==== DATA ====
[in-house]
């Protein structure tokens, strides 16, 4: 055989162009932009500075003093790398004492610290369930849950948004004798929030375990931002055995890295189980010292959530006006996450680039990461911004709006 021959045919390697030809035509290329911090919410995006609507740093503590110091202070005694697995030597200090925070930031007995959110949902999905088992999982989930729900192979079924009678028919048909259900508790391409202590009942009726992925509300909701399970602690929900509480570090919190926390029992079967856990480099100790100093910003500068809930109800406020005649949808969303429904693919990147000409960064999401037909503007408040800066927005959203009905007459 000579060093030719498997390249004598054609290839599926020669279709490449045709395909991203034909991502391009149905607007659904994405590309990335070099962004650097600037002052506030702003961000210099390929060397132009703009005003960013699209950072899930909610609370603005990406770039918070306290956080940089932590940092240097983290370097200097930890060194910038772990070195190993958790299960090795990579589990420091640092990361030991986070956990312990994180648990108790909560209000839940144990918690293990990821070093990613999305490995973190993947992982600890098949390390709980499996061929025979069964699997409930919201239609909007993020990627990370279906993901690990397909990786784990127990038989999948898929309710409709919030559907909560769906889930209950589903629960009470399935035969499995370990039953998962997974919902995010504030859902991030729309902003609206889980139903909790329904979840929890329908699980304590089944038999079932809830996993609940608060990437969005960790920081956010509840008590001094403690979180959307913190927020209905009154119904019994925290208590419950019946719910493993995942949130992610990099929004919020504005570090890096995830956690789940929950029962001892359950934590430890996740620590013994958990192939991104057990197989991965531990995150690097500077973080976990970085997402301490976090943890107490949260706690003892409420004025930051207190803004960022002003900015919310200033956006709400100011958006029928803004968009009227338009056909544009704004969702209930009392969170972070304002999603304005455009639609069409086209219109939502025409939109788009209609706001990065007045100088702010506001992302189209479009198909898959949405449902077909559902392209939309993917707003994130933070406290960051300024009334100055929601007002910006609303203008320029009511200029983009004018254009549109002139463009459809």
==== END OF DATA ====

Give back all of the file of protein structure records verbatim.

[in-house]
């Protein structure tokens, strides 16, 4: 055989162009932009500075003093790398004492610290369930849950948004004798929030375990931002055995890295189980010292959530006006996450680039990461911004709006 021959045919390697030809035509290329911090919410995006609507740093503590110091202070005694697995030597200090925070930031007995959110949902999905088992999982989930729900192979079924009678028919048909259900508790391409202590009942009726992925509300909701399970602690929900509480570090919190926390029992079967856990480099100790100093910003500068809930109800406020005649949808969303429904693919990147000409960064999401037909503007408040800066927005959203009905007459 000579060093030719498997390249004598054609290839599926020669279709490449045709395909991203034909991502391009149905607007659904994405590309990335070099962004650097600037002052506030702003961000210099390929060397132009703009005003960013699209950072899930909610609370603005990406770039918070306290956080940089932590940092240097983290370097200097930890060194910038772990070195190993958790299960090795990579589990420091640092990361030991986070956990312990994180648990108790909560209000839940144990918690293990990821070093990613999305490995973190993947992982600890098949390390709980499996061929025979069964699997409930919201239609909007993020990627990370279906993901690990397909990786784990127990038989999948898929309710409709919030559907909560769906889930209950589903629960009470399935035969499995370990039953998962997974919902995010504030859902991030729309902003609206889980139903909790329904979840929890329908699980304590089944038999079932809830996993609940608060990437969005960790920081956010509840008590001094403690979180959307913190927020209905009154119904019994925290208590419950019946719910493993995942949130992610990099929004919020504005570090890096995830956690789940929950029962001892359950934590430890996740620590013994958990192939991104057990197989991965531990995150690097500077973080976990970085997402301490976090943890107490949260706690003892409420004025930051207190803004960022002003900015919310200033956006709400100011958006029928803004968009009227338009056909544009704004969702209930009392969170972070304002999603304005455009639609069409086209219109939502025409939109788009209609706001990065007045100088702010506001992302189209479009198909898959949405449902077909559902392209939309993917707003994130933070406290960051300024009334100055929601007002910006609303203008320029009511200029983009004018254009549109002139463009459809």